I am one of the most grateful people in Atlanta in this moment.
I sit back and relax, because I know I have everything others want.
Let me lay it down for you:
I am 21, an undergraduate student (with a rocking GPA), and I am perfectly content with how the world turns. Nope, no real complaints (for today, anyway).
I have a part-time job in a restaurant, a professional AND paid internship, an amazing dog, three wonderful room mates, and a plethora of supportive and caring friends. To top it all off, I have a family who will take care of me if I needed it. I really have nothing to complain about, right?
It took me so long to be able to accomplish everything I have done to this point.
I feel like working my way from literally the bottom (poor, unemployed, and lonely) to the top has served my character in amazing ways. I think all this adds to my credibility.
Let's get started, for real.
How come people can not help others more? Don't get me wrong, there are so many people who do more good things for others than themselves. As selfless as those people are, there are just as many selfish people. Let's see Atlanta, we are considered one of the worst cities for the homeless population, and we have some of the highest amounts of homeless women and children.
Who's to blame?
I would like to plaster the streets and skies with messages that will encourage people to donate, volunteer or something that might benefit someone other than themselves. For those of you who already do good, I know the people who have been helped could not be more appreciative.
Anyway, how pathetic is it to ignore a homeless person on the streets?
Do you think you're better?
Do you think you know more?
Do you think they did it to themselves?
Do you think they're all crack heads?
Do you think they want to be there?
If you answered yes to any of these questions, I'd like you to exit this blog post- because you are an uneducated fool.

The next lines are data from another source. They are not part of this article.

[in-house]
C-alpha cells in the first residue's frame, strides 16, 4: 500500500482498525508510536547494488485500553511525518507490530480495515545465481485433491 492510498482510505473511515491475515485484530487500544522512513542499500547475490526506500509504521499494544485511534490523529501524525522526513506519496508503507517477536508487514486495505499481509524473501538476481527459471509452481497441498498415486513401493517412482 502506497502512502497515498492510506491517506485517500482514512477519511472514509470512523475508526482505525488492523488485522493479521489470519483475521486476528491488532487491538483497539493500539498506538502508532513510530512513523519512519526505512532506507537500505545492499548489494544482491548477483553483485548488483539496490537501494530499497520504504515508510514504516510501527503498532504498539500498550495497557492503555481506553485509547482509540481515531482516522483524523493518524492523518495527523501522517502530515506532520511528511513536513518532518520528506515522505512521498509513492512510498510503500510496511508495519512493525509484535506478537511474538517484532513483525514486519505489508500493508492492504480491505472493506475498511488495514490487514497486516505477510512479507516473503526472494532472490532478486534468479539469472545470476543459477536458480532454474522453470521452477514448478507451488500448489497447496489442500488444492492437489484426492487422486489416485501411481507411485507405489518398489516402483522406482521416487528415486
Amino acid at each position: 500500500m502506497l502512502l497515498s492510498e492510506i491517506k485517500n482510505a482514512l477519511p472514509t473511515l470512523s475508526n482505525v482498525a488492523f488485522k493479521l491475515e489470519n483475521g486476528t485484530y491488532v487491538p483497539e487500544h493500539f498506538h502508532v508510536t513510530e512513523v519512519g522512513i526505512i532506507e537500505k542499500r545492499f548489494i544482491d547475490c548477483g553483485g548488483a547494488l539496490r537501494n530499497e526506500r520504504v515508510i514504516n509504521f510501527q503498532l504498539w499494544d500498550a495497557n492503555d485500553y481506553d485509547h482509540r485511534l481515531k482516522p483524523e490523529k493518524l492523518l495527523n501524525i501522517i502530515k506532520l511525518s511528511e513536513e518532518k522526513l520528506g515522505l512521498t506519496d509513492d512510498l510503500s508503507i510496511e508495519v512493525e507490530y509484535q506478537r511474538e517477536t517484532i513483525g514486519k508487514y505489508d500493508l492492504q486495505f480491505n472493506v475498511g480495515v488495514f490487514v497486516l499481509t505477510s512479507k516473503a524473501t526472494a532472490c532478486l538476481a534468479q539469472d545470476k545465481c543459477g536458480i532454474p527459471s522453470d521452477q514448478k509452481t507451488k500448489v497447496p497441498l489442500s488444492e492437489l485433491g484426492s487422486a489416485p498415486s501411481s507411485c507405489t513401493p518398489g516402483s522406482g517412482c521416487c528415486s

Homeless people can not be categorized or stereotyped. It's just as bad as being racist or sexist. Most homeless people can not control their situation once they're in it.I've met a handful of them who have never touched a drug in their lives, but have merely fallen into some bad luck. It's tragic to watch a grown man cry because he lost his job and consequently, his home too. Fred (name change for confidentiality purposes) described some of the worst things my ears have ever heard. He talked of how cold he was some nights, how he couldn't feel his hands or feet. His lips were actually blue when I met him. He was sleeping in Atlanta when we had snow, and he was not inside. His strength to make it through each day was dwindling, until he got help.
I just can't ramble enough about how wretched it is to overlook the homeless population. I can say that the majority of the people in Atlanta who are homeless don't actually want to be. They just can't get out of it because of how poor the system is.
It was brought to my attention recently that some homeless people who stay in shelters can't even get a job. Some shelters enforce curfews, which prevents someone from working past 7 p.m. sometimes. How can we expect a homeless man to become self-sufficient if he has no means of getting a job??
Something is failing in the Atlanta system, and we have to figure out what to do about it.
I also would like to comment on an article written by a male journalist for the AJC. It was about sex trafficking. Unfortunately, Atlanta ranked in the top 10 for human trafficking. Instead of truly writing from a non-biased perspective, this author put a pretty sexist twist on it. The title instantly takes the blame and places it on the children and young women involved by calling them prostitutes. Does anyone associate the word prostitute with anything good? Or guilt-free? Or healthy? Or innocent? NO! How about: Sex trafficking is still a major factor in Atlanta. Probably something more riveting than that, but certainly not placing blame on female victims by calling them prostitutes. Thanks, Steve from the AJC for sharing your sexist views with Atlanta. If you were a real journalist, you’d do some more/better research. Maybe you could start a mini-series, similar to the one about crack cocaine use in Atlanta- written in 1998. Shine a light on the HUGE problem Atlanta faces rather than taking away the spirit of the situation.
There is a huge correlation between sex trafficking and homeless women and children. No surprise there, though.
Alas, it's time for a change. But I sigh at this thought, because it's something that I can't do alone, nor want to. I want everyone to make a difference. It's hard when no one cares.